Relative reverse-transcription real-time PCR and microscopy for studying slime production by Staphylococcus epidermidis under various physicochemical and flow conditions
Abstract number: O209
Foka A., Katsikogianni M., Chini V., Missirlis Y.F., Anastassiou E.D., Spiliopoulou I.
Objectives:Staphylococcus epidermidis has emerged as a pathogen associated with infections of implanted medical devices impeding their long-term use. Characteristics of S. epidermidis that allow persistence of infection are the ability of bacteria to adhere to surfaces in multilayered cell clusters, followed by the production of a mucoid substance more commonly known as slime, encoded by the ica operon. The adherent bacteria and slime are collectively known as biofilm. The coupled effects of specific chemical terminal surface groups and flow conditions on slime production and biofilm formation by S. epidermidis were investigated in correlation to the expression of two genes of the ica operon.
Methods: Reference control strains (ATCC35984, slime-positive and ATCC12228, slime-negative), and two clinical strains isolated from different hospitalised patients, (one ica-positive/slime-positive and one ica-positive/slime-negative) were tested. Bacteria grown in BHI medium were suspended in physiological saline at a concentration of ~3×109 cells/ml. Hydroxyl (OH)-terminated (hydrophilic) and methyl (CH3)-terminated (hydrophobic) glass surfaces were used as substrates in a parallel plate flow chamber. Bacterial adhesion was examined under two flow rates: 2 ml/min and 20 ml/min for two and four hours. Total RNA from both planktonic (p) and adherent (a) bacteria, after detachment with trypsin, was isolated by the Trizol method. Reverse transcription followed by relative Real-Time PCR (rRT-PCR) towards a 207 bp part of 23S rRNA gene, allowed the detection of expression levels of icaA and icaD. Adherent bacteria were investigated with Scanning Electron and Confocal Laser microscopes.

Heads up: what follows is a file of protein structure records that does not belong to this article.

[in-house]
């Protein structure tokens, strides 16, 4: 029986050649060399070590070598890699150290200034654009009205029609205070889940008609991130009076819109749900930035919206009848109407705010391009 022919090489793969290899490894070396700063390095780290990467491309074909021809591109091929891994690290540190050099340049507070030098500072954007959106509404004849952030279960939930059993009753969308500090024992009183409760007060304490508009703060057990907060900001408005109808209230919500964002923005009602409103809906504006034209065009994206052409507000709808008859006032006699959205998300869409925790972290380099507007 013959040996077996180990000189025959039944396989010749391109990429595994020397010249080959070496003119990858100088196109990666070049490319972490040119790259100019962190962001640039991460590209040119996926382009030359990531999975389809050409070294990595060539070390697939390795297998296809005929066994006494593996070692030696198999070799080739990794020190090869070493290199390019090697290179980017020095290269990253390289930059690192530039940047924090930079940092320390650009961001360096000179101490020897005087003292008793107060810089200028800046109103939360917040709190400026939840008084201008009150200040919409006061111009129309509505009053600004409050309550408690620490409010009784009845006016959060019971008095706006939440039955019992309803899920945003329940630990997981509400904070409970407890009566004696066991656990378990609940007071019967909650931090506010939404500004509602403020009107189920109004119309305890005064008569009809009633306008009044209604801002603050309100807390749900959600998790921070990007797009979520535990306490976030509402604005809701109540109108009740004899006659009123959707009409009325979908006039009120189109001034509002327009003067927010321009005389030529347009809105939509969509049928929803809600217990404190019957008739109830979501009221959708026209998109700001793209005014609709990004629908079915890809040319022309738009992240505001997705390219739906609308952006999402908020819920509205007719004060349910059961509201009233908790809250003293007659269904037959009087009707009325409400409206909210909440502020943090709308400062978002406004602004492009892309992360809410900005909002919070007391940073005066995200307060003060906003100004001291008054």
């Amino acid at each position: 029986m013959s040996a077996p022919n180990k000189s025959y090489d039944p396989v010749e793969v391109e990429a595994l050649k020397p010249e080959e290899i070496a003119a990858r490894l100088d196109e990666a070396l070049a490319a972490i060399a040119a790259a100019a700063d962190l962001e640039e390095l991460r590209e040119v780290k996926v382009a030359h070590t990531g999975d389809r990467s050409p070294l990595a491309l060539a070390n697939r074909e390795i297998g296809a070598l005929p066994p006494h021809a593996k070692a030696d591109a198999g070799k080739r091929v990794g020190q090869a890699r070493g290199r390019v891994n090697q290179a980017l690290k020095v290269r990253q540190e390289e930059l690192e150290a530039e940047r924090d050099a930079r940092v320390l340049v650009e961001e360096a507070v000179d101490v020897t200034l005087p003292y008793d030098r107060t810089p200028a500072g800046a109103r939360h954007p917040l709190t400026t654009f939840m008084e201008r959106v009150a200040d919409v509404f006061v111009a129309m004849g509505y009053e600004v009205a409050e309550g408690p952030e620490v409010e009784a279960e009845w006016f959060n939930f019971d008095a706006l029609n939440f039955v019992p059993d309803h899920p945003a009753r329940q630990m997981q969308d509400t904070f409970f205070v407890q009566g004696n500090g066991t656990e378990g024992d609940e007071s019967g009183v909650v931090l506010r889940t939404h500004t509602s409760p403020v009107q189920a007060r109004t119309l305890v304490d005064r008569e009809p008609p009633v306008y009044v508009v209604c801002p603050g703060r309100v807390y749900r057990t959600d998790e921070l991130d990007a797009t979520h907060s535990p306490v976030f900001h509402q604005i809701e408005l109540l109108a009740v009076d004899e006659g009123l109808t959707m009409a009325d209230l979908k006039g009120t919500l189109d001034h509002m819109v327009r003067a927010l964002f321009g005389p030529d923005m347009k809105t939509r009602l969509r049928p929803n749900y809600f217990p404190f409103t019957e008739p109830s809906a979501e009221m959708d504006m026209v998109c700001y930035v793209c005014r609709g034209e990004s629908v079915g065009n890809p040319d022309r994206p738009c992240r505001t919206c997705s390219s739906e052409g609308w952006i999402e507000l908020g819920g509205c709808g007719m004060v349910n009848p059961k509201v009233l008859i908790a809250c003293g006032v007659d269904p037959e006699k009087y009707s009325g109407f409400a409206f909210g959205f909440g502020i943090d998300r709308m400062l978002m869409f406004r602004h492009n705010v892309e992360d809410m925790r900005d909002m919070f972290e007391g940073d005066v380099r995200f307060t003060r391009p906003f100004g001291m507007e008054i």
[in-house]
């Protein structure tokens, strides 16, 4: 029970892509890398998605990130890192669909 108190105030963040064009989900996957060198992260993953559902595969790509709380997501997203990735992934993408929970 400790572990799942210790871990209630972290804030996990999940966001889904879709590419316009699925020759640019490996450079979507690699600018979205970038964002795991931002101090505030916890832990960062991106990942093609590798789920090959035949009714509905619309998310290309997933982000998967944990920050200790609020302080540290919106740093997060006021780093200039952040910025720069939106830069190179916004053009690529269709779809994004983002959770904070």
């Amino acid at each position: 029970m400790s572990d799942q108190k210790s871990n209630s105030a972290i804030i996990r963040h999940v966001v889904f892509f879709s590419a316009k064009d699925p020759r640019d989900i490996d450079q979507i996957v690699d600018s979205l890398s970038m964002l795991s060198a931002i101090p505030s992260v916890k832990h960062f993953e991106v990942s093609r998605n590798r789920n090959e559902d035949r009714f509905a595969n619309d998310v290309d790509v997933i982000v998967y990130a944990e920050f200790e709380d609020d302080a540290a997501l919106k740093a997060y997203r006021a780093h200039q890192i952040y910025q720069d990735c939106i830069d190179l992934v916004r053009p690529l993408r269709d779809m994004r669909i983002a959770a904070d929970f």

Results: Higher expression levels of both icaA and icaD genes onto glass and especially methyl-terminated glass surfaces were calculated by rRT-PCR, under higher flow rate in two hours by the reference and the clinical slime-positive strains. These results correlate well with adherent bacterial cell counts and images taken by both microscopes. The ica-positive slime-negative clinical strain showed lower expression levels of ica genes, less adherent ability and PIA production on glass surfaces, as observed by microscopes.
Conclusions: Higher flow rate enhances the expression level of both ica genes, with a peak in two hours. Hydrophobic biomaterial surfaces seem to play a crucial role to initial adherence, increasing ica gene expression and PIA synthesis.
|Session name:||19th European Congress of Clinical Microbiology and Infectious Diseases|
|Location:||Helsinki, Finland, 16 - 19 May 2009|
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